3. Analyze the data to determine the appropriate root cause.

Knowing how an incident happened is essential to identify threats or vulnerabilities.

Sunil Bakshi, CISA, CISM, CGEIT, CRISC, ABCI, AMIIB, BS 25999 LI, CEH, CISSP, ISO 27001 LA, MCA, PMP, is a consultant and trainer in IT governance and information security.


Managing Risk by Leveraging Identity Governance


Source: ©iStock.com/
Ugurhan Betin

As businesses grow, so do the number of identities associated with the business. These identities present risk for enterprises and mitigating this risk is necessary to keep the business safe. To help organizations better manage this risk, ISACA has partnered with CA Technologies to bring you the “How Much Risk Is too Much? Leveraging Identity Governance to Manage Risk” webinar. This webinar will take place at 11AM CST (UTC -6 hours) on 3 December. ISACA members can earn 1 continuing professional education (CPE) hour by attending this webinar and passing a related quiz.

Sumner Blount, director of security solutions at CA Technologies, will lead this webinar. Blount will discuss industry trends, such as how interaction with business users impacts the identity management life cycle. This webinar will also review techniques to guard against breaches related to identity management. Blount will explain how to increase engagement with identity services across the enterprise.

To learn more about this webinar or to register for it, visit the How Much Risk Is too Much? Leveraging Identity Governance to Manage Risk page of the ISACA web site.


Prioritizing the Attacks That Matter the Most


While security teams may have every intention of handling every potential threat, there are simply too many alerts to address in any given day. However, it is necessary for security operations, analysts and research teams to address the security events that have the biggest impact. To help security professionals better address the alerts that could do the most harm, ISACA has partnered with Palo Alto Networks to provide the “Threat Intelligence: How to Identify the Attacks That Matter Most” webinar. This webinar will take place on 8 December at 11AM CST (UTC -6 hours). ISACA members can earn 1 continuing professional education (CPE) hour by attending this webinar and passing a related quiz.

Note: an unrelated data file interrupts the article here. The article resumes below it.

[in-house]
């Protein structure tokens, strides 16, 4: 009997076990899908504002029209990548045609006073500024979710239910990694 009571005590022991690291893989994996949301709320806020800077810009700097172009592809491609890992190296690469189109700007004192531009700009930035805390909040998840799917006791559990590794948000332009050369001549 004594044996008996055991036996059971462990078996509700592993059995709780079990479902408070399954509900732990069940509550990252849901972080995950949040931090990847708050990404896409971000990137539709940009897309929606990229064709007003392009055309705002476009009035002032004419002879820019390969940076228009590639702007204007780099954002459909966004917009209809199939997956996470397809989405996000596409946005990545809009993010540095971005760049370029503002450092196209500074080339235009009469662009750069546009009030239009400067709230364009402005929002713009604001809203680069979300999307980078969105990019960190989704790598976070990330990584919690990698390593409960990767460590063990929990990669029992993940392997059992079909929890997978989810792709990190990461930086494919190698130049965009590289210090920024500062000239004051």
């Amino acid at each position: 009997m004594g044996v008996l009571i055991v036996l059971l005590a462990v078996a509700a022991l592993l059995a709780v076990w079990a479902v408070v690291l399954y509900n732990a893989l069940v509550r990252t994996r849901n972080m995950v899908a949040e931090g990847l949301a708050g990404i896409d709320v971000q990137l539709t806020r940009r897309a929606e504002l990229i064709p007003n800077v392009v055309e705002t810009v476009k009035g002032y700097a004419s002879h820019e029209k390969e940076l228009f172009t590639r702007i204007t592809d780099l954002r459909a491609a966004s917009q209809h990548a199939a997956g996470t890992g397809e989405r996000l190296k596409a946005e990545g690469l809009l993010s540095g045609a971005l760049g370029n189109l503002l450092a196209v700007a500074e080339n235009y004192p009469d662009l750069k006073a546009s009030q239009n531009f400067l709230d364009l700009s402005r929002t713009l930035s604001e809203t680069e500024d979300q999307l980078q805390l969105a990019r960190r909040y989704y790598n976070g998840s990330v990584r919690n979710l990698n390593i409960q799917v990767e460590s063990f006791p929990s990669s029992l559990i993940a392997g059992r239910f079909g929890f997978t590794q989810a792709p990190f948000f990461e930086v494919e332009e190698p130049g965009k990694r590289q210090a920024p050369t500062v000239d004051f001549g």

Cybersecurity threat intelligence can be used to help security teams determine what signs indicate a unique and targeted attack and contextualize the indicators of compromise to determine what issues need to be addressed. Scott Simkin, senior manager of threat intelligence at Palo Alto Networks, will lead this webinar. Simkin will also discuss how to use indicators of maliciousness and make them protection mechanisms.

To learn more about this webinar or to register for it, visit the Threat Intelligence: How to Identify the Attacks That Matter Most page of the ISACA web site.